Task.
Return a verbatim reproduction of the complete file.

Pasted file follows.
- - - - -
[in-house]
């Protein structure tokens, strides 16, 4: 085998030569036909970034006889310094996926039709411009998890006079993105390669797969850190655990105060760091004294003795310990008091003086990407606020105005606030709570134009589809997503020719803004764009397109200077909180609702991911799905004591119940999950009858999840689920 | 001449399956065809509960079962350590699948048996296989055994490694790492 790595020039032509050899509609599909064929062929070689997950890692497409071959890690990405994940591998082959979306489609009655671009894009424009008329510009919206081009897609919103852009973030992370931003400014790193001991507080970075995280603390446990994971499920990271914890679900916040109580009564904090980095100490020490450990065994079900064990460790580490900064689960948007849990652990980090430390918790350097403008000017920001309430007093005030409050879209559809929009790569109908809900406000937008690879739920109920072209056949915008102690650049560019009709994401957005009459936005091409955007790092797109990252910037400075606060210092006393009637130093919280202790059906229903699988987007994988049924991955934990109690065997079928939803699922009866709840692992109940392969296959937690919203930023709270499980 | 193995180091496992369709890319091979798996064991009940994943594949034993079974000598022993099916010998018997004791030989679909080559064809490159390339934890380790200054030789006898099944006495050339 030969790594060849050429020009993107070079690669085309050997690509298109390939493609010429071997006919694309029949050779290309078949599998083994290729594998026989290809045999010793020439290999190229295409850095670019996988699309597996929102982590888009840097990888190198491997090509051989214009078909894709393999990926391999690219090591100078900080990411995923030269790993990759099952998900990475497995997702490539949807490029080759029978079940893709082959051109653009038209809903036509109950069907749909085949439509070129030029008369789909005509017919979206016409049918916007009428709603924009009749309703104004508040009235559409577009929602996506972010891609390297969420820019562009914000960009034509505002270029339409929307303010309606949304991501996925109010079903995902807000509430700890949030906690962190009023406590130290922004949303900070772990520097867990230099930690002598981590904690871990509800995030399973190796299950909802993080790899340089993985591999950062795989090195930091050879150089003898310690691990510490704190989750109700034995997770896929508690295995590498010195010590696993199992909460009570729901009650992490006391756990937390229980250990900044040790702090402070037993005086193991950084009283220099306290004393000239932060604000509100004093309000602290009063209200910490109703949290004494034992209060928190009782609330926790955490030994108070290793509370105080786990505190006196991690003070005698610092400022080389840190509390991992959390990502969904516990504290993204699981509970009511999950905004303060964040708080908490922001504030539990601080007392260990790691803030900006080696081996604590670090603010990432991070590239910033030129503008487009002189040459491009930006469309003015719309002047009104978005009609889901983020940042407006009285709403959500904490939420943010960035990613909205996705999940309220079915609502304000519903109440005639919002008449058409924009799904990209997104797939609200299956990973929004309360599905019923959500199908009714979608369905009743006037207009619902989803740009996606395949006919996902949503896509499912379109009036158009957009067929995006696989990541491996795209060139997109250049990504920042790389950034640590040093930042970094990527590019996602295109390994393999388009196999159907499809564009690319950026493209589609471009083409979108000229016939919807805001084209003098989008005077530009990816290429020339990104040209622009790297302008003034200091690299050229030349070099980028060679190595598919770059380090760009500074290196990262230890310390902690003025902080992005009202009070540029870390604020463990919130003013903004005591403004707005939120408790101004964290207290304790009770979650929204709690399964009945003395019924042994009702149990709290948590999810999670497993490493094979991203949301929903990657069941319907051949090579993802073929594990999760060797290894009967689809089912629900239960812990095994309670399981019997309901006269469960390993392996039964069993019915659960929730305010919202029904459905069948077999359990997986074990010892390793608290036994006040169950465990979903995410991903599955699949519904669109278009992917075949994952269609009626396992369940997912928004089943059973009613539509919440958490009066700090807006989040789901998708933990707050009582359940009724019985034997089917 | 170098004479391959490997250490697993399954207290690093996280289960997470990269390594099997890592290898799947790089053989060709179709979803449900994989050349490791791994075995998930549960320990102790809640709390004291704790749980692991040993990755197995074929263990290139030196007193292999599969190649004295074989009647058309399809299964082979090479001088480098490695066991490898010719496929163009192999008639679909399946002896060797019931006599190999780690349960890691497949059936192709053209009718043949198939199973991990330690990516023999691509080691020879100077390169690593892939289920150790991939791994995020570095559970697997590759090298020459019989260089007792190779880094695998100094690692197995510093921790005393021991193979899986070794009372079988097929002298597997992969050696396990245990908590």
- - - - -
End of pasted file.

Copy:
[in-house]
């Protein structure tokens, strides 16, 4: 085998030569036909970034006889310094996926039709411009998890006079993105390669797969850190655990105060760091004294003795310990008091003086990407606020105005606030709570134009589809997503020719803004764009397109200077909180609702991911799905004591119940999950009858999840689920 | 001449399956065809509960079962350590699948048996296989055994490694790492 790595020039032509050899509609599909064929062929070689997950890692497409071959890690990405994940591998082959979306489609009655671009894009424009008329510009919206081009897609919103852009973030992370931003400014790193001991507080970075995280603390446990994971499920990271914890679900916040109580009564904090980095100490020490450990065994079900064990460790580490900064689960948007849990652990980090430390918790350097403008000017920001309430007093005030409050879209559809929009790569109908809900406000937008690879739920109920072209056949915008102690650049560019009709994401957005009459936005091409955007790092797109990252910037400075606060210092006393009637130093919280202790059906229903699988987007994988049924991955934990109690065997079928939803699922009866709840692992109940392969296959937690919203930023709270499980 | 193995180091496992369709890319091979798996064991009940994943594949034993079974000598022993099916010998018997004791030989679909080559064809490159390339934890380790200054030789006898099944006495050339 030969790594060849050429020009993107070079690669085309050997690509298109390939493609010429071997006919694309029949050779290309078949599998083994290729594998026989290809045999010793020439290999190229295409850095670019996988699309597996929102982590888009840097990888190198491997090509051989214009078909894709393999990926391999690219090591100078900080990411995923030269790993990759099952998900990475497995997702490539949807490029080759029978079940893709082959051109653009038209809903036509109950069907749909085949439509070129030029008369789909005509017919979206016409049918916007009428709603924009009749309703104004508040009235559409577009929602996506972010891609390297969420820019562009914000960009034509505002270029339409929307303010309606949304991501996925109010079903995902807000509430700890949030906690962190009023406590130290922004949303900070772990520097867990230099930690002598981590904690871990509800995030399973190796299950909802993080790899340089993985591999950062795989090195930091050879150089003898310690691990510490704190989750109700034995997770896929508690295995590498010195010590696993199992909460009570729901009650992490006391756990937390229980250990900044040790702090402070037993005086193991950084009283220099306290004393000239932060604000509100004093309000602290009063209200910490109703949290004494034992209060928190009782609330926790955490030994108070290793509370105080786990505190006196991690003070005698610092400022080389840190509390991992959390990502969904516990504290993204699981509970009511999950905004303060964040708080908490922001504030539990601080007392260990790691803030900006080696081996604590670090603010990432991070590239910033030129503008487009002189040459491009930006469309003015719309002047009104978005009609889901983020940042407006009285709403959500904490939420943010960035990613909205996705999940309220079915609502304000519903109440005639919002008449058409924009799904990209997104797939609200299956990973929004309360599905019923959500199908009714979608369905009743006037207009619902989803740009996606395949006919996902949503896509499912379109009036158009957009067929995006696989990541491996795209060139997109250049990504920042790389950034640590040093930042970094990527590019996602295109390994393999388009196999159907499809564009690319950026493209589609471009083409979108000229016939919807805001084209003098989008005077530009990816290429020339990104040209622009790297302008003034200091690299050229030349070099980028060679190595598919770059380090760009500074290196990262230890310390902690003025902080992005009202009070540029870390604020463990919130003013903004005591403004707005939120408790101004964290207290304790009770979650929204709690399964009945003395019924042994009702149990709290948590999810999670497993490493094979991203949301929903990657069941319907051949090579993802073929594990999760060797290894009967689809089912629900239960812990095994309670399981019997309901006269469960390993392996039964069993019915659960929730305010919202029904459905069948077999359990997986074990010892390793608290036994006040169950465990979903995410991903599955699949519904669109278009992917075949994952269609009626396992369940997912928004089943059973009613539509919440958490009066700090807006989040789901998708933990707050009582359940009724019985034997089917 | 170098004479391959490997250490697993399954207290690093996280289960997470990269390594099997890592290898799947790089053989060709179709979803449900994989050349490791791994075995998930549960320990102790809640709390004291704790749980692991040993990755197995074929263990290139030196007193292999599969190649004295074989009647058309399809299964082979090479001088480098490695066991490898010719496929163009192999008639679909399946002896060797019931006599190999780690349960890691497949059936192709053209009718043949198939199973991990330690990516023999691509080691020879100077390169690593892939289920150790991939791994995020570095559970697997590759090298020459019989260089007792190779880094695998100094690692197995510093921790005393021991193979899986070794009372079988097929002298597997992969050696396990245990908590």